Dollar cost averaging is a technique designed to reduce market risk through the systematic purchase of securities at predetermined intervals and set amounts. Many successfulinvestors already practice without realizing it. Many others could save themselves a lot of time, effort and money by beginning a plan. In this article, you will learn the three steps to beginning a dollar cost averaging plan, look at concrete examples of how it can lower an investor’s cost basis, and discover how it reduces risk.
Dollar Cost Averaging: What is It?
Instead of investing assets in a lump sum, the investor works his way into a position by slowly buying smaller amounts over a longer period of time. This spreads the cost basis out over several years, providing insulation against changes in market price.
Setting Up Your Own Dollar Cost Averaging Plan
In order to begin a dollar cost averaging plan, you must do three things:
- Decide exactly how much money you can invest each month. Make certain that you are financially capable of keeping the amount consistent; otherwise the plan will not be as effective.
- Select an investment (index funds are particularly appropriate, but we will get to that in a moment) that you want to hold for the long term, preferably five to ten years or longer.
- At regular intervals (weekly, monthly or quarterly works best), invest that money into the security you’ve chosen. If your broker offers it, set up an automatic withdrawal plan so the process becomes automated.
An Example of a Dollar Cost Averaging Plan
You have $15,000 you want to invest in Sprint FON common stock. The date is January 1, 2000. You have two options: you can invest the money as a lump sum now, walk away and forget about it, or you can set up a dollar cost averaging plan and ease your way into the stock. You opt for the latter and decide to invest $1,250 each quarter for three years. (See chart for math of dollar cost averaging plan.)Had you invested your $15,000 in January 2000, you would have purchased 264.46 shares at $56.72 each. When the stock closed for the year in December of 2002 at $13.69, your holdings would only be worth $3,620!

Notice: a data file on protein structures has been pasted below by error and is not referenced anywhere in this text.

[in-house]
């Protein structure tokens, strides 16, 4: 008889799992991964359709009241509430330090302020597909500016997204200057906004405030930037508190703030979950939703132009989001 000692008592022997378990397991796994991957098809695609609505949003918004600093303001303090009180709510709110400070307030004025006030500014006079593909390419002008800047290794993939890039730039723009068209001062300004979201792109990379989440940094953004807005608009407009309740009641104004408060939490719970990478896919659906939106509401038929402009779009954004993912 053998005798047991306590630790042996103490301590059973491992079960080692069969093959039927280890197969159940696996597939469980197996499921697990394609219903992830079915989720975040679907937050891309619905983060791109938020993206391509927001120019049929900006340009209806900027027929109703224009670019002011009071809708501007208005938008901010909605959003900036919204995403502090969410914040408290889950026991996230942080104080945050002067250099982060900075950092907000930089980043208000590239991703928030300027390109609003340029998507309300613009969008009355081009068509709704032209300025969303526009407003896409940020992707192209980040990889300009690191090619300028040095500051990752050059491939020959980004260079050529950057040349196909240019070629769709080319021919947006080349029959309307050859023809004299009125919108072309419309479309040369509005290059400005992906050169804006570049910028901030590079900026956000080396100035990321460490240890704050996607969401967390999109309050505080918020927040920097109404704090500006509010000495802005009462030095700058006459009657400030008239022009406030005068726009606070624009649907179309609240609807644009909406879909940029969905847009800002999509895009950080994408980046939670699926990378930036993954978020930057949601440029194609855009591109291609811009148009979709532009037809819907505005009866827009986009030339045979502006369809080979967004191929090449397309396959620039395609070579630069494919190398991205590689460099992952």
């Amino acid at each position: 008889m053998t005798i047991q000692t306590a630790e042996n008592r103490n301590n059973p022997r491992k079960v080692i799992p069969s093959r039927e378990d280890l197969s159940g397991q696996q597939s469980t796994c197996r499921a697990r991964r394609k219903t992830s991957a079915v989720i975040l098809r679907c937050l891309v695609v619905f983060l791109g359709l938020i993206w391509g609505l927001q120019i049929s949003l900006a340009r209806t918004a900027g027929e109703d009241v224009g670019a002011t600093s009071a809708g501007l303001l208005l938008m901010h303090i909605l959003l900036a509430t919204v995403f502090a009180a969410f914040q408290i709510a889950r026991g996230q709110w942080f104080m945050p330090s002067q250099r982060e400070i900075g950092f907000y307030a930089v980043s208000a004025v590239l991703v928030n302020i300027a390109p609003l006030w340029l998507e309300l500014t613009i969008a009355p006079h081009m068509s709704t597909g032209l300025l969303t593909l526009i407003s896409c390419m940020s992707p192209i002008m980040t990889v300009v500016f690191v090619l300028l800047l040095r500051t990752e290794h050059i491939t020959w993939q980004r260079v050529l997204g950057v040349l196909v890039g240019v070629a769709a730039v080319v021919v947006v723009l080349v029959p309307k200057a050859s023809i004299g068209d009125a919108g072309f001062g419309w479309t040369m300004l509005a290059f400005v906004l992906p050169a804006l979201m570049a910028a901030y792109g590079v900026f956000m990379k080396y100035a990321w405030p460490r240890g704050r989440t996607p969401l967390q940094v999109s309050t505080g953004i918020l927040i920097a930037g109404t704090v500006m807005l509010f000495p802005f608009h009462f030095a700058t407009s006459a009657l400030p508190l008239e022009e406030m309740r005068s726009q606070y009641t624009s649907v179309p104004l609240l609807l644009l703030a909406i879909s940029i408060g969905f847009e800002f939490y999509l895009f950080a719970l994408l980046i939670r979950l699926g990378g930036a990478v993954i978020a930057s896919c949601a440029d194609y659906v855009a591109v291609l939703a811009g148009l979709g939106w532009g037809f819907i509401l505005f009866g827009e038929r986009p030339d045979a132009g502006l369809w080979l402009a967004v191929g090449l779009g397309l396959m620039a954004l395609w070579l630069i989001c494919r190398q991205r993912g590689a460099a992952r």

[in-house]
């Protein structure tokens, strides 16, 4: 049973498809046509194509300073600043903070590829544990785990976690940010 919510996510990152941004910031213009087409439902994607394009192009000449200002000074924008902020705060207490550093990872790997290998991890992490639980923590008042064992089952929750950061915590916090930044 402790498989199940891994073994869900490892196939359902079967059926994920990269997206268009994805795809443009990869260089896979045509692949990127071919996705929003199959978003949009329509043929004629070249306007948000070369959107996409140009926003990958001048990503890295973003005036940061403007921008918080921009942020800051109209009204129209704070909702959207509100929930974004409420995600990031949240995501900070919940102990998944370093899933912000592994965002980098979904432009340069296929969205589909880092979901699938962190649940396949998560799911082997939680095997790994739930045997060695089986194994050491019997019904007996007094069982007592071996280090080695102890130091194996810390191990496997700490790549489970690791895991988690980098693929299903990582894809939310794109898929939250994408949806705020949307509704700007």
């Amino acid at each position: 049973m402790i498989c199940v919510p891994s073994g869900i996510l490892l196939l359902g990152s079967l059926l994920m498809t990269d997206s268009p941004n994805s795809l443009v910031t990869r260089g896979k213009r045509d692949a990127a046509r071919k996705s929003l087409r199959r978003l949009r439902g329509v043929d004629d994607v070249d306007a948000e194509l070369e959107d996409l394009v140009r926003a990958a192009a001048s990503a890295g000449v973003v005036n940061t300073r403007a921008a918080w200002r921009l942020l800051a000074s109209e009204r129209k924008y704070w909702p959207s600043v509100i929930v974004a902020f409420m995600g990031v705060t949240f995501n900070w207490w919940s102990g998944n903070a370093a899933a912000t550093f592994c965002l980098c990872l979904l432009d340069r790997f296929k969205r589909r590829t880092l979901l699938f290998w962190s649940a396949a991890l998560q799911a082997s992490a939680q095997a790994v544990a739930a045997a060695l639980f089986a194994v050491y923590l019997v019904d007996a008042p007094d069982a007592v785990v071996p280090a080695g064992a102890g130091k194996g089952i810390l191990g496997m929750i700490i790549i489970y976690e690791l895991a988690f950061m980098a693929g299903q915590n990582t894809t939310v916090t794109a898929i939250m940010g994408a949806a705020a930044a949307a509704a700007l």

Had you dollar cost averaged into the stock over the past three years, however, you would own 746.21 shares; at the closing price, this gives your holdings a market value of $10,216. Although still a loss, Sprint FON stock must only go up to $20.10 for you to break even, not $56.72, which would have been required without the dollar cost averaging.
To go a step further, without dollar cost averaging you would break even at $56.72. With dollar cost averaging, you would have turned a profit of $27,326 when the stock hit that price thanks to your lower cost basis ($56.72 sell price – $20.10 average cost basis = $36.62 profit x 746.21 shares = $27,326 total profit.)
Combining the Power of Dollar Cost Averaging with the Diversification of a Mutual Fund
Index funds are passively managed mutual funds that are designed to mimic the returns of benchmarks such as the S&P 500, the Dow Jones Industrial Average, etc. An investor that puts money into a fund designed to mimic the Wilshire 5000, for example, is literally going to own a fractional interest in every one of the five thousand stocks that make up that index. This instant diversification comes with the added bonus. Traditionally, management fees of passive funds are less than one-tenth those of their actively managed counterparts. Over the course of a decade, for example, this can add up to tens of thousands of dollars the investor would have paid in fees to the mutual fund company that, instead, are accruing to his or her benefit.The dollar cost averaging component reduces market risk, while the index fund investment reduces company-specific risk. This combination can be among the best investment options for individuals looking to build up their long term wealth by having a portion of theirportfolio in equities.
|Invest date||Amount||Price per share||Shares purchased|
|Total||$15,000||$20.10 avg.||746.21 shares owned|